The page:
Rosemary Morrow, New South Wales Regional Meeting.



“It is, perhaps, the greatest failure of collective leadership since the first world war. The Earth’s living systems are collapsing, and the leaders of some of the most powerful nations – the US, the UK, Germany, Russia – could not even be bothered to turn up and discuss it. Those who did attend the Earth summit last week solemnly agreed to keep stoking the destructive fires: sixteen times in their text they pledged to pursue ‘sustained growth’, the primary cause of the biosphere’s losses.”

This was the opening paragraph by George Monbiot, in the Guardian, (25 June 25 2012) <<>> at the end of the Earth Summit convened to rescue all life from global climate change and other degradation. Those of us who follow the science feel dismayed.

Yet it has left us with only one path, that of ahimsa, nonviolence and almost certainly civil disobedience. As with M. Gandhi’s struggle for independence, we must be prepared to break the laws. We must disregard those who have no care for Nature and Life as we know it. We must abandon any sense that we will be saved by others. We must act as Earth’s residents to restore Earth’s living systems: impelled by kindness, compassion and conscience for Nature.

Quakers hold that peace and social justice, and now a new relationship with Nature, are the responsibility of humans working together with the Divine. For some Quakers, Life and the Divine are interchangeable. Whatever people’s beliefs, one of the graces shown in Nature and by the Divine is mercy. Mercy is required of humans towards the natural world.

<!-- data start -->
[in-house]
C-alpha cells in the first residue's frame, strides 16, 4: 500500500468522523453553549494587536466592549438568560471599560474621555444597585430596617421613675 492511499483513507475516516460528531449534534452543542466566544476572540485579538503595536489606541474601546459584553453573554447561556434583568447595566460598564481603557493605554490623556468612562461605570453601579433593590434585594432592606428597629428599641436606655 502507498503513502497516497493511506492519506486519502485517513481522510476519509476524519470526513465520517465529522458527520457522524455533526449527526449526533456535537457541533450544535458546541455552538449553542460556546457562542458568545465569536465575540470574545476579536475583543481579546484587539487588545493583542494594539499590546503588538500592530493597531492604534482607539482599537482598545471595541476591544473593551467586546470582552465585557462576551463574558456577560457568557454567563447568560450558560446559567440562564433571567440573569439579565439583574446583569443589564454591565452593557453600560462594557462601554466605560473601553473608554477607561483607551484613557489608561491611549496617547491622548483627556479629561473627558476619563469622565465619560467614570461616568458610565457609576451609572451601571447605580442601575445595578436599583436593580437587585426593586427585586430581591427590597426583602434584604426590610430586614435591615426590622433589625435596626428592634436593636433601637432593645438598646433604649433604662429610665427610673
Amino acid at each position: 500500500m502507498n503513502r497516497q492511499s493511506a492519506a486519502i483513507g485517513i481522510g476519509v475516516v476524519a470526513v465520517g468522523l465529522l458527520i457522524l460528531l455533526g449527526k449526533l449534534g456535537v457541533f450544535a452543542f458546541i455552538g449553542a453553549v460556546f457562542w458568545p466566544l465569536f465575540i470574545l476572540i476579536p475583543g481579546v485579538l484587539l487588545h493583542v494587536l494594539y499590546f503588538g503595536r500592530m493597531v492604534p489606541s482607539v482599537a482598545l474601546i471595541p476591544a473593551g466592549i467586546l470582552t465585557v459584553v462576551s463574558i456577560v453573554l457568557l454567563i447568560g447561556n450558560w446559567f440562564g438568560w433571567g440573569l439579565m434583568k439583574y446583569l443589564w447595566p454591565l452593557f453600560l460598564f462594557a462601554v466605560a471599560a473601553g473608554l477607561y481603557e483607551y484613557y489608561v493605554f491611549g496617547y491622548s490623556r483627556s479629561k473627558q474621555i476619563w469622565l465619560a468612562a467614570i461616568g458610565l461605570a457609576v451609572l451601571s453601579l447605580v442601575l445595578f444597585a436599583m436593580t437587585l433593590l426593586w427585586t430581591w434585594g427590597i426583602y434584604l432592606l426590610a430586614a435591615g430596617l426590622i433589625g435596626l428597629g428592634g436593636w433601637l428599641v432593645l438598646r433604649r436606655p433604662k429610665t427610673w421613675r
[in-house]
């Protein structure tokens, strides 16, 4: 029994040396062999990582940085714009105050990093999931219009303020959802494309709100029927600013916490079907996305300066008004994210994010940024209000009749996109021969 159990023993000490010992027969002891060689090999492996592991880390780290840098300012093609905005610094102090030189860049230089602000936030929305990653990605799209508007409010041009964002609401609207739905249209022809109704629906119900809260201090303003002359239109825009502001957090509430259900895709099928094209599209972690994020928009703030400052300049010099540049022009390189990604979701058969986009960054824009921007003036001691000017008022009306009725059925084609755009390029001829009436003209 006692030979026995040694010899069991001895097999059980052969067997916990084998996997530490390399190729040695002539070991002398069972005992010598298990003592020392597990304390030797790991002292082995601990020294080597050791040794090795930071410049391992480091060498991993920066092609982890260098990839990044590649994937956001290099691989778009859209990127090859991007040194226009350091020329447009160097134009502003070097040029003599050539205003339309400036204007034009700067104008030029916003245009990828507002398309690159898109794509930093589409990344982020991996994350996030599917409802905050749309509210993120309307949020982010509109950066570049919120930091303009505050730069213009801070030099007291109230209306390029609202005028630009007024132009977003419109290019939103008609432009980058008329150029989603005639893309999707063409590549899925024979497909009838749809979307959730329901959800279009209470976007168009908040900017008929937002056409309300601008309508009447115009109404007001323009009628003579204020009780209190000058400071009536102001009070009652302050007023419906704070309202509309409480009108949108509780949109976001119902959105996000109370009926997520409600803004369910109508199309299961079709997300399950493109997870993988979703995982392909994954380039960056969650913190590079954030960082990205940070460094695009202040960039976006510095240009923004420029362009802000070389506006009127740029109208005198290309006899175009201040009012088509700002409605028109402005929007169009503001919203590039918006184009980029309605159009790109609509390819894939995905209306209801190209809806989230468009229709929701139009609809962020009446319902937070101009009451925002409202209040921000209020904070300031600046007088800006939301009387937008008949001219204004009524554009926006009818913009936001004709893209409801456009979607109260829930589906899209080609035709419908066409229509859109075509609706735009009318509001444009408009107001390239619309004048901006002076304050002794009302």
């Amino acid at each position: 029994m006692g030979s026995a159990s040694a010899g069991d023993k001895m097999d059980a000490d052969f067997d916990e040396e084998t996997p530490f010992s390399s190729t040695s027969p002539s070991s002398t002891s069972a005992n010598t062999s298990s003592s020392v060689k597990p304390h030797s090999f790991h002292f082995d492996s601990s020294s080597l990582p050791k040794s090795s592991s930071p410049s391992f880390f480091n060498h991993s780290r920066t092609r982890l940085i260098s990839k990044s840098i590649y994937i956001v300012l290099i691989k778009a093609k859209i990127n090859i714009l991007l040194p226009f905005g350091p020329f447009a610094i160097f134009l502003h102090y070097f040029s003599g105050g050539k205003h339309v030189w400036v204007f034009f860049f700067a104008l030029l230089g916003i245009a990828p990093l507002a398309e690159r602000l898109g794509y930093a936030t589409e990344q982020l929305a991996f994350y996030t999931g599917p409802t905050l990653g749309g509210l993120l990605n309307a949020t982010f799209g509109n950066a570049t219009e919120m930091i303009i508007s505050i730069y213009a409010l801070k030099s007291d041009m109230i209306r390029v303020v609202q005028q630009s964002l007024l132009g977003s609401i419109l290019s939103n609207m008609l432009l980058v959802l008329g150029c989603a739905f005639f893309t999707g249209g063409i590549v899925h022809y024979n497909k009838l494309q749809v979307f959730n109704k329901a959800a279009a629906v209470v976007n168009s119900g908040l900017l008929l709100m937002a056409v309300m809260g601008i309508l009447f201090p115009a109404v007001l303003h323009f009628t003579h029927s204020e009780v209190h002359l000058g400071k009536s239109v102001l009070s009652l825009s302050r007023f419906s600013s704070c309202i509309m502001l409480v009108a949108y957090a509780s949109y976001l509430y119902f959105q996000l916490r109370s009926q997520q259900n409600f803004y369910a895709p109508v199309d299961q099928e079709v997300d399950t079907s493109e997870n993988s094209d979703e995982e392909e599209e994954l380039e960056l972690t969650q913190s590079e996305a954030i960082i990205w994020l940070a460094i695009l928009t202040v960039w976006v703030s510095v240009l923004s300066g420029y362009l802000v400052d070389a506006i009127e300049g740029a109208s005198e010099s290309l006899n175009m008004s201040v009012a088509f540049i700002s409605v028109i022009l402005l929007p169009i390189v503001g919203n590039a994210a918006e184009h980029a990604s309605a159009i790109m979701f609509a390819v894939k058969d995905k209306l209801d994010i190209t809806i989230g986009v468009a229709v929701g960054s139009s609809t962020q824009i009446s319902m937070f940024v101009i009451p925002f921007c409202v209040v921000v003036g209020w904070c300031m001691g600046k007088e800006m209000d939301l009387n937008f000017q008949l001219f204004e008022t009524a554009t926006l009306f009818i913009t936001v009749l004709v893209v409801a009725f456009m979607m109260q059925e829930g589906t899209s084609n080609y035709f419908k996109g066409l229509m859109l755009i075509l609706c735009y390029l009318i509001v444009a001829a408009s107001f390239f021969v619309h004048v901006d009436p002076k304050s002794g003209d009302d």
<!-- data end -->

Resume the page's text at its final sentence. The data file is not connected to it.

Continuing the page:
We know the damage to the natural world could be mortal for Nature as we know her. Yet the natural world is resilient and merciful. New Life will be created even if we destroy most species, but it will take an estimated ten million years to restore new species, and the stability and complexity we inherited. Nor will it be the same complexity with which we have evolved. We are living very dangerously indeed.

On 21 June 2012, Vandana Shiva wrote on this site <<>> about critical threats to the world’s food. She spoke of the nonviolence tradition and path, and the urgent need to take back food growing and Earth-care into our own hands.

I go further. I believe there is only one issue for all humans: to restore Earth’s ecosystems in partnership with Nature. It is too late for sustainability, which implies maintaining a status quo. It is too late because too much has already been lost.